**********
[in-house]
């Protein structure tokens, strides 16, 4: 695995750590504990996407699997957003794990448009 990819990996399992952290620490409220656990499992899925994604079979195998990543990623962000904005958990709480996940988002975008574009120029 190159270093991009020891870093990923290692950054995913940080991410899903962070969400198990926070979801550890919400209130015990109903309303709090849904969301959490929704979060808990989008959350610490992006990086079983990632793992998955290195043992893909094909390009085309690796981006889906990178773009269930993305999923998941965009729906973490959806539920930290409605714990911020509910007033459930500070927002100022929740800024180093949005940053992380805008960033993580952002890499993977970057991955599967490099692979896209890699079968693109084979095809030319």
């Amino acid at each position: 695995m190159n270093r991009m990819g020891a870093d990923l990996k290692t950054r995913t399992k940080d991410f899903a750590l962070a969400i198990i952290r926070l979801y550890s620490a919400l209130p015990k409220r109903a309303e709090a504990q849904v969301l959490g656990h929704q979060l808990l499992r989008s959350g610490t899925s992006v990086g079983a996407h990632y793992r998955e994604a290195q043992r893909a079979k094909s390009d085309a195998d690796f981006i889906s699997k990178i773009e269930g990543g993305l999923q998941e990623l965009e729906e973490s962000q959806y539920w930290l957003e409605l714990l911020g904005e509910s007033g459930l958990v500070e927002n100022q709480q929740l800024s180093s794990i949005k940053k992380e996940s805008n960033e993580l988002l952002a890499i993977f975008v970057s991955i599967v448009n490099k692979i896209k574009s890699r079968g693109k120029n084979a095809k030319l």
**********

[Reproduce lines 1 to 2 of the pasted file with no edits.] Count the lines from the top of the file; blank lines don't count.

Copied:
[in-house]
């Protein structure tokens, strides 16, 4: 695995750590504990996407699997957003794990448009 990819990996399992952290620490409220656990499992899925994604079979195998990543990623962000904005958990709480996940988002975008574009120029 190159270093991009020891870093990923290692950054995913940080991410899903962070969400198990926070979801550890919400209130015990109903309303709090849904969301959490929704979060808990989008959350610490992006990086079983990632793992998955290195043992893909094909390009085309690796981006889906990178773009269930993305999923998941965009729906973490959806539920930290409605714990911020509910007033459930500070927002100022929740800024180093949005940053992380805008960033993580952002890499993977970057991955599967490099692979896209890699079968693109084979095809030319």